Stylish, convincing, wise, funnyand just in time: the ultimate non-diet book, which could radically change the way you think and live.
French women don't get fat, but they do eat bread and pastry, drink wine, and regularly enjoy three-course meals. In her delightful tale, Mireille Guiliano unlocks the simple secrets of this "French paradox"how to enjoy food and stay slim and healthy. Hers is a charming, sensible, and powerfully life-affirming view of health and eating for our times.
As a typically slender French girl, Mireille (Meer-ray) went to America as an exchange student and came back fat. That shock sent her into an adolescent tailspin, until her kindly family physician, "Dr. Miracle," came to the rescue. Reintroducing her to classic principles of French gastronomy plus time-honored secrets of the local women, he helped her restore her shape and gave her a whole new understanding of food, drink, and life. The key? Not guilt or deprivation but learning to get the most from the things you most enjoy. Following her own version of this traditional wisdom, she has ever since relished a life of indulgence without bulge, satisfying yen without yo-yo on three meals a day.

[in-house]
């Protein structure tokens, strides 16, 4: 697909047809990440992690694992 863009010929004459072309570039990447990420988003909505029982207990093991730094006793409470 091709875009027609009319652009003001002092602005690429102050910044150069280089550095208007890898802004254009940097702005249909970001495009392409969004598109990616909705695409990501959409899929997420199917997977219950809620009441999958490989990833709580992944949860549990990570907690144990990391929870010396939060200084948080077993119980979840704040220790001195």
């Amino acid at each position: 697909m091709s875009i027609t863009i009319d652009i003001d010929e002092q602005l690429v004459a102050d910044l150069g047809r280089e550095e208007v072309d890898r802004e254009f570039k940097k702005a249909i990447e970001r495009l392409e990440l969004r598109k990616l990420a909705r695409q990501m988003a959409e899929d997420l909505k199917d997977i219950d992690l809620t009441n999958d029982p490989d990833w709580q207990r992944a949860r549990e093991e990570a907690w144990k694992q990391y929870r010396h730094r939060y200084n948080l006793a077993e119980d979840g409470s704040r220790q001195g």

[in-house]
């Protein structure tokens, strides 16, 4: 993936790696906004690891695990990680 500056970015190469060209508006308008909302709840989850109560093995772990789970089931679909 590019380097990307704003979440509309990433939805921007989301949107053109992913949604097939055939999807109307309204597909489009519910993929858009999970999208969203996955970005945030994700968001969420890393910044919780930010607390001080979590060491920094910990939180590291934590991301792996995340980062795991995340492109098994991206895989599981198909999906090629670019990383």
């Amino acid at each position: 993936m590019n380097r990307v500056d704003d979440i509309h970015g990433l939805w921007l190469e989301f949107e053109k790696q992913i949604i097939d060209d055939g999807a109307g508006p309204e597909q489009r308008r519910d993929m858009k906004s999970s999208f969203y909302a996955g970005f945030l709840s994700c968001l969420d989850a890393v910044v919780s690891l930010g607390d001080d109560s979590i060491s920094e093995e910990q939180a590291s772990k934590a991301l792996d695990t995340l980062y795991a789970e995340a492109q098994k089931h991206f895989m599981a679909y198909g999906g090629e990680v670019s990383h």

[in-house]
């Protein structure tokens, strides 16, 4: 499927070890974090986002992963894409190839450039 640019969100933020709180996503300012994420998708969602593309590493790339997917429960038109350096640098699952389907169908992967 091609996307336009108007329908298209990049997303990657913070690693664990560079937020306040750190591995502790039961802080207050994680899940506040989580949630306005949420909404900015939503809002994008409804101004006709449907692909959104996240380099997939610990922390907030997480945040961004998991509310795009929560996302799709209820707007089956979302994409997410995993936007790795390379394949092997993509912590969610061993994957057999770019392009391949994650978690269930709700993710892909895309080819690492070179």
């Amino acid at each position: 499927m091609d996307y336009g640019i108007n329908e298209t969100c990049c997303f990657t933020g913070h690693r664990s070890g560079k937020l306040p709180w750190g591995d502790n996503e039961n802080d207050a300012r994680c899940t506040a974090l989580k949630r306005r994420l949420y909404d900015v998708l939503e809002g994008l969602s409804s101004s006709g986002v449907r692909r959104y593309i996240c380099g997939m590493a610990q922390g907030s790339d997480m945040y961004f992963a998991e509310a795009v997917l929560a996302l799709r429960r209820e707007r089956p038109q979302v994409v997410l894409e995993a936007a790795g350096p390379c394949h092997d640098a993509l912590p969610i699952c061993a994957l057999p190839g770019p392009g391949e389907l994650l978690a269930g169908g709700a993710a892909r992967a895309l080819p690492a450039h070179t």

Now in simple but potent strategies and dozens of recipes you'd swear were fattening, Mireille reveals the ingredients for a lifetime of weight controlfrom the emergency weekend remedy of Magical Leek Soup to everyday tricks like fooling yourself into contentment and painless new physical exertions to save you from the StairMaster. Emphasizing the virtues of freshness, variety, balance, and always pleasure, Mireille shows how virtually anyone can learn to eat, drink, and move like a French woman.
A natural raconteur, Mireille illustrates her philosophy through the experiences that have shaped her lifea six-year-old's first taste of Champagne, treks in search of tiny blueberries (called myrtilles) in the woods near her grandmother's house, a near-spiritual rendezvous with oysters at a seaside restaurant in Brittany, to name but a few. She also shows us other women discovering the wonders of "French in action," drawing examples from dozens of friends and associates she has advised over the years to eat and drink smarter and more joyfully.